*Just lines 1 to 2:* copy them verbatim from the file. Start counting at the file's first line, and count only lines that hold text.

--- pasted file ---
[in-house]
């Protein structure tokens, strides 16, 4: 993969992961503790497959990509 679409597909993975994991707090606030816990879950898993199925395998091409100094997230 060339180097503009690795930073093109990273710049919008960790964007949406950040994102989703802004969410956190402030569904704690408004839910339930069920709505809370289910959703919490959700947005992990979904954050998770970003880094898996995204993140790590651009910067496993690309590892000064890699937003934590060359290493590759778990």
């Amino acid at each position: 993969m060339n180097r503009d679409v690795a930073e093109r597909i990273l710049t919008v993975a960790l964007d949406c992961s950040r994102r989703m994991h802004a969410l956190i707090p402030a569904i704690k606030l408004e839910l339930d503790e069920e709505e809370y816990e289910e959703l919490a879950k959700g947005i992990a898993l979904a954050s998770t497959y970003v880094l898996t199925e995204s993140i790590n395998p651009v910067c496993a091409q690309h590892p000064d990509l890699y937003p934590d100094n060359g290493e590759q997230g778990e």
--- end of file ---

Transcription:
[in-house]
């Protein structure tokens, strides 16, 4: 993969992961503790497959990509 679409597909993975994991707090606030816990879950898993199925395998091409100094997230 060339180097503009690795930073093109990273710049919008960790964007949406950040994102989703802004969410956190402030569904704690408004839910339930069920709505809370289910959703919490959700947005992990979904954050998770970003880094898996995204993140790590651009910067496993690309590892000064890699937003934590060359290493590759778990």